Too often I worry zero waste is framed as just the plastic around produce or an occasional non-sustainable purchase. Waste is more than just the tangible waste you create on a day-to-day basis (ie. why I think the whole “year of trash in a mason jar” is bullshit).
Waste is in the energy and resources needed to create a product. It’s the emissions around transporting items around the globe. It’s… more than a plastic bag.
None of this is said to scare you, or to say that making those small habit shifts aren’t important. It’s just key to know there’s more to zero waste than the trash you see on a day-to-day basis. So these four challenges are designed to A) reduce the waste you create on the daily and B) get you thinking of zero waste beyond just a plastic wrapper.
But don’t worry – if you still feel like you need some help with very basic actions to reduce your trash, check out this beginner zero waste challenge post.
For the next week, here’s your challenge
Cut one trip out of your week
Usually do your grocery shopping on Tuesdays but go to a weekly meetup on Thursdays? Switch it up and do your shopping after your meeting. Want to swing by your favorite thrift store to find a new shirt? Wait until you’re already going past it on your way home from work.
Why: reducing your travel (particularly if done in a car) is an excellent way to reduce carbon emissions. Because while we fret constantly about the excess packaging that comes to us from Amazon, it’s really not a big deal in the grand scheme of things. An LA Times article cited the coauthor of that Carnegie Melon study as saying he was surprised by “how small an impact packaging really has, particularly with the growth of recycling channels for packaging.”
The article continues, saying “although packaging accounts for 22% of the carbon dioxide emissions of an item purchased online, customer transportation accounts for 65% of emissions when buying the equivalent item at a retail store, according to the study.”
Our driving habits are incredibly important so consciously reducing the trips for random errands we need to do is key. Planning ahead a bit more is an easy way to do it.
Track your water usage – and then reduce it
Waste doesn’t just come in the form of plastic bags – we can also (very easily) waste our resources. As the weather warms up, consider tracking your water usage. You can use this handy resource from the Three Actions Project to help. After that, think about ways to reduce water usage or to capture water to reuse.
Why: Water is an ever more scarce resource as our growing populations continue to demand more. As Cape Town has showed us, water scarcity in large cities is a real, imminent problem.
And it’s not just the water that you use in your household every day that you need to be conscious of. The water needed to produce meat and high-water plants like almonds is alarming. New clothing takes up an incredible amount of water – 1,800 gallons of water is used to produce enough cotton for one pair of jeans. (That’s not even considering the creation and dyeing process.)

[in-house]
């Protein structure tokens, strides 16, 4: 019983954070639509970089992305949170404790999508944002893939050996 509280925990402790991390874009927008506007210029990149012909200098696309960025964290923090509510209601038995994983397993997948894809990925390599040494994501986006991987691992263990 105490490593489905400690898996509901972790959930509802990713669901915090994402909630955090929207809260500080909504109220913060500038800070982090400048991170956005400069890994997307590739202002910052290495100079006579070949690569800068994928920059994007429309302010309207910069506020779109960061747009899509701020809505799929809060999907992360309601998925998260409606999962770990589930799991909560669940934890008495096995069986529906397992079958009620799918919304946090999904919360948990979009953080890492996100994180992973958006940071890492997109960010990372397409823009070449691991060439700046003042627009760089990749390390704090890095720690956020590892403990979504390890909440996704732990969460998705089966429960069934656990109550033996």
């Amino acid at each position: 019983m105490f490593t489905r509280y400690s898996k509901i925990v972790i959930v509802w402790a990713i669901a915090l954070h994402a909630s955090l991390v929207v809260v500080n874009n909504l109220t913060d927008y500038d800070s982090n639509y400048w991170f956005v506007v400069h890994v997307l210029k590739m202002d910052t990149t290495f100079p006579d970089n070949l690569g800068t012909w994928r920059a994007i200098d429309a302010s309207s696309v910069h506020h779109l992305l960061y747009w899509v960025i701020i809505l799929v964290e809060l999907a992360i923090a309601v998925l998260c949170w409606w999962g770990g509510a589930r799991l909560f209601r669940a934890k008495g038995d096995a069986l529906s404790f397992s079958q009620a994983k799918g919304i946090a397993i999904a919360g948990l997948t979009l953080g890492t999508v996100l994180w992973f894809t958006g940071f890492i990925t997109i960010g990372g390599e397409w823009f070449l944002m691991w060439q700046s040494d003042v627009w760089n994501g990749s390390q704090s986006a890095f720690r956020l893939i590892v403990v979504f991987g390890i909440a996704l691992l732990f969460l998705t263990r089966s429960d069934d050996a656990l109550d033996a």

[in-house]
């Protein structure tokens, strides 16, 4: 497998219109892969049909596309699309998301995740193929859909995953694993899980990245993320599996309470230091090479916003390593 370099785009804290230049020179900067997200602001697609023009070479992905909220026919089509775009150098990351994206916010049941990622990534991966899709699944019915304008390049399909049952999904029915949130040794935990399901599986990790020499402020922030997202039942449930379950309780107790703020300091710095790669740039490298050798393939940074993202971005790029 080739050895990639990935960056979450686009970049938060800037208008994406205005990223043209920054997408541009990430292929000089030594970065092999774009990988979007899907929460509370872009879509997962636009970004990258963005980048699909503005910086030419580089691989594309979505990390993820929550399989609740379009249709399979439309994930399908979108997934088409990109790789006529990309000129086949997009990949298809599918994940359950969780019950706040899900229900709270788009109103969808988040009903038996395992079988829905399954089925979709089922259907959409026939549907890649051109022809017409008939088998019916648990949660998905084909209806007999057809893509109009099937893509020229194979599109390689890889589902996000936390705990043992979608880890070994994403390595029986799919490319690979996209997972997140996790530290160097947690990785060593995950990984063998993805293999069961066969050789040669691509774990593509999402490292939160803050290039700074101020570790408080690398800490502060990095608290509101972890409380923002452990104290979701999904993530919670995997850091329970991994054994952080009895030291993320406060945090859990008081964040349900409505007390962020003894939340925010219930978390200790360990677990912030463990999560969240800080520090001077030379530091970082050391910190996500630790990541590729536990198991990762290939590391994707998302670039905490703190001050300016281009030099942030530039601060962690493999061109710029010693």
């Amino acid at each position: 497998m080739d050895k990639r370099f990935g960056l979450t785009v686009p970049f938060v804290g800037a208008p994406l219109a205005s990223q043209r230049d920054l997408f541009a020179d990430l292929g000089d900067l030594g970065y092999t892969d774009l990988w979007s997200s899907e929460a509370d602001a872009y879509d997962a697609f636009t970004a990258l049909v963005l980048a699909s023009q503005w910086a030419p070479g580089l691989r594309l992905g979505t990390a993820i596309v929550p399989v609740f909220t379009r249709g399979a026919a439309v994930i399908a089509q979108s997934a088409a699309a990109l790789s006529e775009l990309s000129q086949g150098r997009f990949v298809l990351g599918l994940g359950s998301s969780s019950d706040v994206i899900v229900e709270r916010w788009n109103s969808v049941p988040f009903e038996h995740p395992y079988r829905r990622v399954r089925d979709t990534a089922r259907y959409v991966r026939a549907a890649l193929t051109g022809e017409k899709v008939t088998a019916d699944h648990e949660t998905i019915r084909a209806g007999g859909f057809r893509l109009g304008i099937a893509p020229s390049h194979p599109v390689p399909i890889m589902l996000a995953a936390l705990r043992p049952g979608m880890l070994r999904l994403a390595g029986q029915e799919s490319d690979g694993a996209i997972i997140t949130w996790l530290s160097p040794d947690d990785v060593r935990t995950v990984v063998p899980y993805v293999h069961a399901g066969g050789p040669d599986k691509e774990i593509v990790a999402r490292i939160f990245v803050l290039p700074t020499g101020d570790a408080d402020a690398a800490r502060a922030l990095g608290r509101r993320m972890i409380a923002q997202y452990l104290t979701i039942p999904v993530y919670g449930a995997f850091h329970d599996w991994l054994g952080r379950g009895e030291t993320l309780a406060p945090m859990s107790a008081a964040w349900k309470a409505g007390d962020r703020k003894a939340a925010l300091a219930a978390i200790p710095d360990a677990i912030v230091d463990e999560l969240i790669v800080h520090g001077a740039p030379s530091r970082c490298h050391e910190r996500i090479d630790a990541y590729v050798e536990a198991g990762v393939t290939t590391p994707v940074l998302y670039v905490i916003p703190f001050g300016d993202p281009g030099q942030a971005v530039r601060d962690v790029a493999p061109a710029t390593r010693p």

Again, think beyond the immediate and consider which items in your house are using up the most water – either while in your house or before they got into your hands.
Remove animal products from at least one meal a day
If you’re not yet vegan, give it a go at least once a day. Lunch or dinner likely has the most impact – as that’s where we usually consume most of our animal products – so choose one per day to enjoy a vegan alternative.
Why: Making a switch toward veganism but not going full vegan is my general takeaway because there’s a lot of talk about why veganism may not actually be the most environmentally-friendly option. Basically when you’re not eating local produce, you’re probably screwing the inhabitants of the country it came from. Scientists also worry that we may not have enough land to sustain a global vegan diet.
Still, it’s hard to overstate the devastating effects of the meat industry. (Not to mention the ethics behind veganism.) Livestock release massive amounts of methane, a greenhouse gas over 20x more powerful than CO2. 80% of the Amazon’s rain forest destruction is to make room for cattle. Livestock are taking up land and resources while people suffer.
At least making a start to give up animal products is a smart decision, ethically and environmentally-speaking.
Make a charitable donation (time or money) to an eco-organization
One way to influence well beyond just your own actions is to support an organization with systems already in place to effect ecological good. You can donate financially or by giving your time/expertise to an ongoing project. Bonus points if it’s local. Consider local land conservation groups, waterway protection groups, community gardens, etc.
Why: While individual action is important, there’s a much greater power in coming together. (Earlier this year I wrote about the importance of creating community!) Not to mention the fact that organizations have the infrastructure to have more impact much more easily than just a single person.
So choose an eco-driven organization – even if it’s not explicitly zero waste – and give them your resources and begin to spread the word of zero waste beyond yourself!
Which challenge are you going to try first? Do you have other ideas on ways to get beyond the ‘Mason Jar’ mindset?